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There has been a duty system being developed for at least two years if not longer. This started in the South where our Lowveld region took responsibility to organise duties. From there it has been rolled our across the entire park. This is necessary because the SHR movement has grown and there are many SHR members wanting to do duty. Each one doing his own thing or organising his own work would cause total chaos and frustrate staff members. This system is part of proper management of a responsible organisation and not because of poaching.

The official national policy was drafted as early as July 2012, went through the consultation processes and was officially implemented in November 2012. Now it is no longer an optional local system but a system every SHR member must adhere to.

The "elderly couple" had it wrong. :wink:

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 Post subject: Re: Poaching
Unread postPosted: Tue Apr 09, 2013 2:22 pm 
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There was an interview with a gentlemen from Kruger on RSG radio this morning (I think his surname is Greeff) He told the reporter that the poachers are now operating with military precision. They have guards armed with AK 47s and they even lay ambushes for the rangers. Saraf has reprimanded me for going political again but if we want to fight poaching effectively, then we must look at how the 'enemy' operates and how to effectively combat them. That is why I have drawn a parallel between the old border war and the present day poaching assault. The illegal immigrant that is walking in Kruger may be on the payroll of the poachers as a scout, the same as during the old days. This has nothing to do with politics, and all to do with tactics.

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 Post subject: Re: Poaching
Unread postPosted: Tue Apr 09, 2013 2:36 pm 
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It was Jack Greeff HC. An expert on counter insurgency. When Jack talks one can listen, he knows what he is talking about because he was in it.

Unfortunately there is an over consciousness here and many good intentions are misinterpreted as being political.

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 Post subject: Re: Poaching
Unread postPosted: Tue Apr 09, 2013 2:43 pm 
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In case you missed it, this is what happens:

It’s little wonder then that a host of villages within the provinces of Gaza and Maputo have become havens for poachers. (I heard on 702 this morning that there are 300000 people living on that side of the Park) Chimangue, Machamba, Makandazulo B and Mavodze all show the fruits of their successes, while Massingir is believed to be the centre for up to six syndicates. The poachers operate in teams of three – a tracker, a shooter and a horn carrier – and each crew is paid about US$4 500 per kilogram of horn.

Using the villages as bases, the teams make their way into KNP. The route they take depends on the latest information about the whereabouts of rhinos, which is typically relayed by sources from within SANParks or by other poaching gangs leaving the park. Villagers also report on recent rhino tracks, and are paid the equivalent of about US$1800 if their information leads to a successful hit. Currently, two of the better-used routes are the ‘Eight-mile walk’, which involves a tramp of this distance from the village of Cubo, and the Honaune route, which starts right alongside the fence.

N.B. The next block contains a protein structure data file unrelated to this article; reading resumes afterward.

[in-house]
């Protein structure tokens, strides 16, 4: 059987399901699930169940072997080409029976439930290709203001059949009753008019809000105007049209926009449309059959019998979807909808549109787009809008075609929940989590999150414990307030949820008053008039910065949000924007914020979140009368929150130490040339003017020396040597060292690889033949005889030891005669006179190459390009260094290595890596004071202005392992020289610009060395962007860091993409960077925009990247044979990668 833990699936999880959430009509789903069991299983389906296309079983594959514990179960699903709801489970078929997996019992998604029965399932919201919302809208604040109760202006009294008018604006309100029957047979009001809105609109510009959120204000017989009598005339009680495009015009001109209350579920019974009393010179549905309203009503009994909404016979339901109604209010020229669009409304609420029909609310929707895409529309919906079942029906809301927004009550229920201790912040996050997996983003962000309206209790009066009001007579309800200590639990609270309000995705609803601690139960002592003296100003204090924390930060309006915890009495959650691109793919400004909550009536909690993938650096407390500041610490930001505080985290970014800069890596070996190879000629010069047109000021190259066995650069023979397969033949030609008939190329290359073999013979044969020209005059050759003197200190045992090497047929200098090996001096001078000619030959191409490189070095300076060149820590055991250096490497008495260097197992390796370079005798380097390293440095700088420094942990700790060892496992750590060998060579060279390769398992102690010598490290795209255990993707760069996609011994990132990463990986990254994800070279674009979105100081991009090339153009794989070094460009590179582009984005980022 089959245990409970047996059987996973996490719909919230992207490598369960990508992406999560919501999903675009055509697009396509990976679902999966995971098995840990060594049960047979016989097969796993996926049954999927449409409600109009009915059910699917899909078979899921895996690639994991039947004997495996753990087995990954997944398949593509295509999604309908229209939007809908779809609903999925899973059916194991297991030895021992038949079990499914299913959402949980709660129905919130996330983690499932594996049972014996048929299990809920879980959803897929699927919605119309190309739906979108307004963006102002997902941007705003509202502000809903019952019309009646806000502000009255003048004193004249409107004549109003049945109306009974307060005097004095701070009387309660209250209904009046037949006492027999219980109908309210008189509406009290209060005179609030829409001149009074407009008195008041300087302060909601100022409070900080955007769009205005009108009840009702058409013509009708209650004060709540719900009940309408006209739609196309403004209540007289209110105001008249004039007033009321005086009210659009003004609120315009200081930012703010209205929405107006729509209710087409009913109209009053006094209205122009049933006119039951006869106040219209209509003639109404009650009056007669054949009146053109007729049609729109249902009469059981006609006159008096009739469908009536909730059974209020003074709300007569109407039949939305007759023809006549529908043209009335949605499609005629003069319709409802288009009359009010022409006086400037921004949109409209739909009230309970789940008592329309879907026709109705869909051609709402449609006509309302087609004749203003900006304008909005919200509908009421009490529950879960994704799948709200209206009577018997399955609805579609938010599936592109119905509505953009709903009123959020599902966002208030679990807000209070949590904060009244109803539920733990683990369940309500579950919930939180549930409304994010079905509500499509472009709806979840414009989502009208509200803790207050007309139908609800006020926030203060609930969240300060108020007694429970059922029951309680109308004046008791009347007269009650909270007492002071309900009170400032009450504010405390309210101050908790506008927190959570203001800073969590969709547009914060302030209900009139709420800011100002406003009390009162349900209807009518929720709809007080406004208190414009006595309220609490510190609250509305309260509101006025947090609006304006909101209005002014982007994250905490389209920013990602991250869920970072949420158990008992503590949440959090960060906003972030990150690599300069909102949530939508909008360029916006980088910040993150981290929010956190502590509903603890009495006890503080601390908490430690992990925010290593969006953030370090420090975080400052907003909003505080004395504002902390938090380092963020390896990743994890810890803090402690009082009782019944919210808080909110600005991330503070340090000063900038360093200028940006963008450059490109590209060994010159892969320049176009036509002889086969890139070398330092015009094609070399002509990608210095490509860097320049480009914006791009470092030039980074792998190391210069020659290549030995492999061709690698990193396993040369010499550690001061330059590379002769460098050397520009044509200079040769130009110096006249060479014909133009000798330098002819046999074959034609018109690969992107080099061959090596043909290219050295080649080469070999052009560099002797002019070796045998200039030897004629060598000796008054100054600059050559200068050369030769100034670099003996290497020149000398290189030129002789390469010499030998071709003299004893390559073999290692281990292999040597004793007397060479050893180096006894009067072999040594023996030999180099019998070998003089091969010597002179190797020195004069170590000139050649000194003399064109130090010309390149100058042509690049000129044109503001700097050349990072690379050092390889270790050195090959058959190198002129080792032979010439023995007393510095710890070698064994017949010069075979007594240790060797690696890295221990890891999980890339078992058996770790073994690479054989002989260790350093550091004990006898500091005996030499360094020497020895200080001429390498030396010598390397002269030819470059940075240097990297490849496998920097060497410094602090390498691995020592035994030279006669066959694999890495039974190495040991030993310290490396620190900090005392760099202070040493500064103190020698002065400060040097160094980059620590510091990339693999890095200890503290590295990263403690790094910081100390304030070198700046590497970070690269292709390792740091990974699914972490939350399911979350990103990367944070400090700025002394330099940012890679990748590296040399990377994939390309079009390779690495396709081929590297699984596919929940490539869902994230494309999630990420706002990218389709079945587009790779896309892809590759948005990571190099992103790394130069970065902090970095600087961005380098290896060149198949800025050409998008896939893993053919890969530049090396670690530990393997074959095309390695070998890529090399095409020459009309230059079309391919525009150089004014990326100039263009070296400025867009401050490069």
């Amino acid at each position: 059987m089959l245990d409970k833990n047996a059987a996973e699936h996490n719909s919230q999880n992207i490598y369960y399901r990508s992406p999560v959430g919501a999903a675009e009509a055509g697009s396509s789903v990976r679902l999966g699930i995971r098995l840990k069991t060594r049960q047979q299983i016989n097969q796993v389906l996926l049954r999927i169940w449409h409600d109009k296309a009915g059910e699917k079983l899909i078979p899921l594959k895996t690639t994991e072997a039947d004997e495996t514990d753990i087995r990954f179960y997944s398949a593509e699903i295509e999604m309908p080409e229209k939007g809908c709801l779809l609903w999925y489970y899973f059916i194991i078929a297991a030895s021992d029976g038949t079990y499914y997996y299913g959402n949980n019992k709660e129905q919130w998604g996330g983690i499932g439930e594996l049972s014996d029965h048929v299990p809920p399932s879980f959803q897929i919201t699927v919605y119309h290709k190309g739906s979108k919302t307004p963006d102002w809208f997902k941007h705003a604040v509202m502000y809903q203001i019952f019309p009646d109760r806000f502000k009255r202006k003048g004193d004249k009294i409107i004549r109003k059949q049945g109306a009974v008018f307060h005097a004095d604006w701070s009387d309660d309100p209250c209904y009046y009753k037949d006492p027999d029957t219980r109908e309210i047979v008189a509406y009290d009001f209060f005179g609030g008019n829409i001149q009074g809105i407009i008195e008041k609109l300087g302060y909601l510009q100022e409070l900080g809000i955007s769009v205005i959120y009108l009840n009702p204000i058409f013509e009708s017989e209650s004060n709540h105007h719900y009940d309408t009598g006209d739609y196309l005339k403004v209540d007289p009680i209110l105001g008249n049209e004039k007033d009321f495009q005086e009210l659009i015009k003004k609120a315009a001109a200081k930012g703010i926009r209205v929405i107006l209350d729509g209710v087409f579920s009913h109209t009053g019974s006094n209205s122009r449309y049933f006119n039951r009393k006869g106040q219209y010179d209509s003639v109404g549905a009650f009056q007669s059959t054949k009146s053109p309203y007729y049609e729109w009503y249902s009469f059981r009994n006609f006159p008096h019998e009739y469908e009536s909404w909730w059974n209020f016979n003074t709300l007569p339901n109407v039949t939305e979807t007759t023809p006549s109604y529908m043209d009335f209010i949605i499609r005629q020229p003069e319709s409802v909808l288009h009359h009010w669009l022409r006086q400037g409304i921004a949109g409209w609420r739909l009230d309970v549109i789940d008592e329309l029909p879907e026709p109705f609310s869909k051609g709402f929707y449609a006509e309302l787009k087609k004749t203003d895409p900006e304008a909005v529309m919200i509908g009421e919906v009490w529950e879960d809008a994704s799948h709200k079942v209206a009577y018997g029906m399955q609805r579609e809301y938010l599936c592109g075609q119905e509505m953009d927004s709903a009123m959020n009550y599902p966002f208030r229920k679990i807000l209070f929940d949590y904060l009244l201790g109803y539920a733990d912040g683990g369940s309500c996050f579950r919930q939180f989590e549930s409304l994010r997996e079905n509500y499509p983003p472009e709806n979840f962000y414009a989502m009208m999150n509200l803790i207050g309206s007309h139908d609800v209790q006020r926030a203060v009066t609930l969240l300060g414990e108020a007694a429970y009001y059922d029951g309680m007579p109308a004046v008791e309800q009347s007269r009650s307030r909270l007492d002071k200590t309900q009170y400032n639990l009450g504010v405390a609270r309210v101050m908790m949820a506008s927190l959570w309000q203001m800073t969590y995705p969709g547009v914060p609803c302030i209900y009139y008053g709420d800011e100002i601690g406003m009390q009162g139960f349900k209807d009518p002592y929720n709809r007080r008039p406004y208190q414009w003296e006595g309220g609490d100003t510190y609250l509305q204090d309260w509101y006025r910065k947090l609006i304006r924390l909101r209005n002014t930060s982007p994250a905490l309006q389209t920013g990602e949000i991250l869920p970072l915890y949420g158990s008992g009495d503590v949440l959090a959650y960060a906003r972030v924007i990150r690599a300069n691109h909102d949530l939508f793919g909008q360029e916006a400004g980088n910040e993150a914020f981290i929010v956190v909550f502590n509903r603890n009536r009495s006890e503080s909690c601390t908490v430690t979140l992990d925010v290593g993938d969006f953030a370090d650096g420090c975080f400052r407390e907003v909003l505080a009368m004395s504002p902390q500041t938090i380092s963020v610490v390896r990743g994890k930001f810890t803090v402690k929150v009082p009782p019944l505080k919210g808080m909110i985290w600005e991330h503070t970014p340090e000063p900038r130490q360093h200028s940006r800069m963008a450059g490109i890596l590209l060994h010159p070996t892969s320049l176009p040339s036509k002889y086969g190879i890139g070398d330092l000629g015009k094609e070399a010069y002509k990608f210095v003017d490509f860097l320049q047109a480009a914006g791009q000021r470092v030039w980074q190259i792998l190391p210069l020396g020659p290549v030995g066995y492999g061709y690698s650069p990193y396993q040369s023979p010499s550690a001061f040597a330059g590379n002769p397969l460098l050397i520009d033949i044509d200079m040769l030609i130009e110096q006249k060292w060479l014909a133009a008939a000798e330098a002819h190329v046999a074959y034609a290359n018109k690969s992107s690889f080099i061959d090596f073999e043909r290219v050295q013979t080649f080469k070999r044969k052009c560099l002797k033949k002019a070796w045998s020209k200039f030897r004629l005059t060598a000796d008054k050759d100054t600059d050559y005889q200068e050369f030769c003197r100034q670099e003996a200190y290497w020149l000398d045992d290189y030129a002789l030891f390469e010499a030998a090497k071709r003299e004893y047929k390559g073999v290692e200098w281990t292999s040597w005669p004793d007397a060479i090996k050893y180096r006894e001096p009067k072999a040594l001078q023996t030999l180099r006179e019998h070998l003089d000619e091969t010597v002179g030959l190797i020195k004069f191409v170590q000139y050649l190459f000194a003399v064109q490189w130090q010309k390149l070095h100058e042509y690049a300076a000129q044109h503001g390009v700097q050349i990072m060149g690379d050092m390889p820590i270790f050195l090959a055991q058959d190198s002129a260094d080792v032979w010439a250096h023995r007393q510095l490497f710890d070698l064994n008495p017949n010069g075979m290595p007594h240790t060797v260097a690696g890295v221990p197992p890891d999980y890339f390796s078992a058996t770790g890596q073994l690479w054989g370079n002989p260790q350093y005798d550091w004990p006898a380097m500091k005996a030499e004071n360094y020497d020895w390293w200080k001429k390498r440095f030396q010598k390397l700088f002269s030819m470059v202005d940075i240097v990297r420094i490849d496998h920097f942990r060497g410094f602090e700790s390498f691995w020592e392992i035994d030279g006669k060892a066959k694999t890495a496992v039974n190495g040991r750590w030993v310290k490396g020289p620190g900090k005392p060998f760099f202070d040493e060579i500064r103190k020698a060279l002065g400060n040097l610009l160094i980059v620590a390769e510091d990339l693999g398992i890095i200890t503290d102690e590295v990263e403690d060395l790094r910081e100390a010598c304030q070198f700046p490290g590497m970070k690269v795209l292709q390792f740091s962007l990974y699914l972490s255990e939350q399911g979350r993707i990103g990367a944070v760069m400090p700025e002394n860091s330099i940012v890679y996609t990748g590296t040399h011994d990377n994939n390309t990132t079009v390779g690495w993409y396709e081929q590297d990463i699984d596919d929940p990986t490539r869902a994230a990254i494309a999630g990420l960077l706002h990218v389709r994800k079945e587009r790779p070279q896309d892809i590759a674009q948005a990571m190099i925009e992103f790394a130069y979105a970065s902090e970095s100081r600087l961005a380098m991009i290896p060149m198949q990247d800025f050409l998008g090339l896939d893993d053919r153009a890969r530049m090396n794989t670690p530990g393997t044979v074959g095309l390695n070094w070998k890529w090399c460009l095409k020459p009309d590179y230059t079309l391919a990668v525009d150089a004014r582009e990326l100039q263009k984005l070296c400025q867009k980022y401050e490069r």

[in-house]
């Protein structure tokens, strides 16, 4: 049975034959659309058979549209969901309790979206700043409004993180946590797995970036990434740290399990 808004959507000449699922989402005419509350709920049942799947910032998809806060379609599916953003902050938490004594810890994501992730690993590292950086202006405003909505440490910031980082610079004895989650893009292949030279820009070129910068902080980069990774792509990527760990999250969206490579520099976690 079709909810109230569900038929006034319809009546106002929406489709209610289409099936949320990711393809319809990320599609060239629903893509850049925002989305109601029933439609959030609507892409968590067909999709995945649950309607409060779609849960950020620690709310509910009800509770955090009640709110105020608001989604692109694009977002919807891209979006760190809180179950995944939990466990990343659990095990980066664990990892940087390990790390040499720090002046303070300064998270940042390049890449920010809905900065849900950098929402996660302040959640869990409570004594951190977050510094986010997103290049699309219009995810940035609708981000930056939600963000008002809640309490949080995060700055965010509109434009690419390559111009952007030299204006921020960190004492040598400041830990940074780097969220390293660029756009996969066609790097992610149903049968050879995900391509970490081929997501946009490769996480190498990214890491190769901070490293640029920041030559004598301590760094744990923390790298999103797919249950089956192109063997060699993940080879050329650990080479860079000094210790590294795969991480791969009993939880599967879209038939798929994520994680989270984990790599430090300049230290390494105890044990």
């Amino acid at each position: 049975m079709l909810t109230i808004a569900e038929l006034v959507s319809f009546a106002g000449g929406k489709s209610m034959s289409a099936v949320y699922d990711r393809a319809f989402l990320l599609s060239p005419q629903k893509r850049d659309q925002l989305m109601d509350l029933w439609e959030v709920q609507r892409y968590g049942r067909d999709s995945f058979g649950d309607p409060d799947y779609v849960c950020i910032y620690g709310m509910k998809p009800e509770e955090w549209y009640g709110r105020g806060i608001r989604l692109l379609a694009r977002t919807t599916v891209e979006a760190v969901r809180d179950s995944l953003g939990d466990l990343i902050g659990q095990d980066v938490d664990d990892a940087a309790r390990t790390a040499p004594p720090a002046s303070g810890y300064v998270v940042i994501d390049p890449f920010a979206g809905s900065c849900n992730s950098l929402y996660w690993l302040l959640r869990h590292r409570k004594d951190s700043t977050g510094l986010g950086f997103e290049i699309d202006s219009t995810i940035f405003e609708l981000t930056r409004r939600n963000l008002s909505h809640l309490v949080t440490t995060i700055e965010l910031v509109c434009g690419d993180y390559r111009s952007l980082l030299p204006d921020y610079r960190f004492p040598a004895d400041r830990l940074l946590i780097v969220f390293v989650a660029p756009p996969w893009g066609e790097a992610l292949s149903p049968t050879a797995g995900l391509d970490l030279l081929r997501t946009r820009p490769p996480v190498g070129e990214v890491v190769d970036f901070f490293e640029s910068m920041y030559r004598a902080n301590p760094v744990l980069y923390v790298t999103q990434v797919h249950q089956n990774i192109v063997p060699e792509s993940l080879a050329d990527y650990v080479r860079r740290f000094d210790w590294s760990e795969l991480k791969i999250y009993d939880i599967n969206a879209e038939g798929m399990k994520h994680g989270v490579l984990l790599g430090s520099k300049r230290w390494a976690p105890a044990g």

If there are concentrations of rhinos in the western and southern sectors of KNP, teams may be driven into South Africa via the Ressano Garcia/Komatipoort border post. Depending on the circumstances, they enter the park legally or illegally, but most often return to Mozambique on foot to avoid being caught in possession of horn while in South Africa.

The team often ambush the rhinos, laying a trail of Portuguese bread rolls to the base of a tree in which the shooter is waiting.

Their weapons of choice are .458 or .375 rifles and, to avoid detection, these are usually kept out in the field or are handed from one team to the next when they change shifts. Another option is AK-47 rifles that, for a small fee, are ‘borrowed’ from Mozambican security personnel, particularly the Forga de Guarda Fronteira, or border police. The teams often ambush the rhinos, laying a trail of Portuguese bread rolls to the base of a tree in which the shooter is waiting.

Even if arrests are made, a whole new set of challenges presents itself: anyone, from anti-poaching rangers through police and prison officials to prosecutors, may be corruptible. The first move made by whoever is apprehended is to offer money, the amount depending on who has been caught and by whom. Poachers and horn carriers generally have between US$1500 and US$2 000 on them and they will offer this to ordinary police officers and rangers, whereas people who come from Maputo to collect the horn carry up to US$20 000 in case they are bust.

To put this into perspective, a game scout earns on average about US$170 per month, a senior scout about US$350 and a local prosecutor less than US$1 000. As a result, prosecution levels are almost zero; rifles handed in to police may be returned to poachers within days; vehicles belonging to officials are often used to ferry poachers; and if administrators are seen to be doing their job, they are often moved to other regions or positions. In essence, for a fee, it is possible to escape capture at every level. Most of the horn passes through Massingir, usually at night, as this is the quickest route to Maputo, and the transfer of bounty between syndicate members takes place almost immediately.

All this makes tackling the Mozambican poachers on their own turf a tough challenge, but one that governments and their security agencies on both sides of the border will have to face.

Here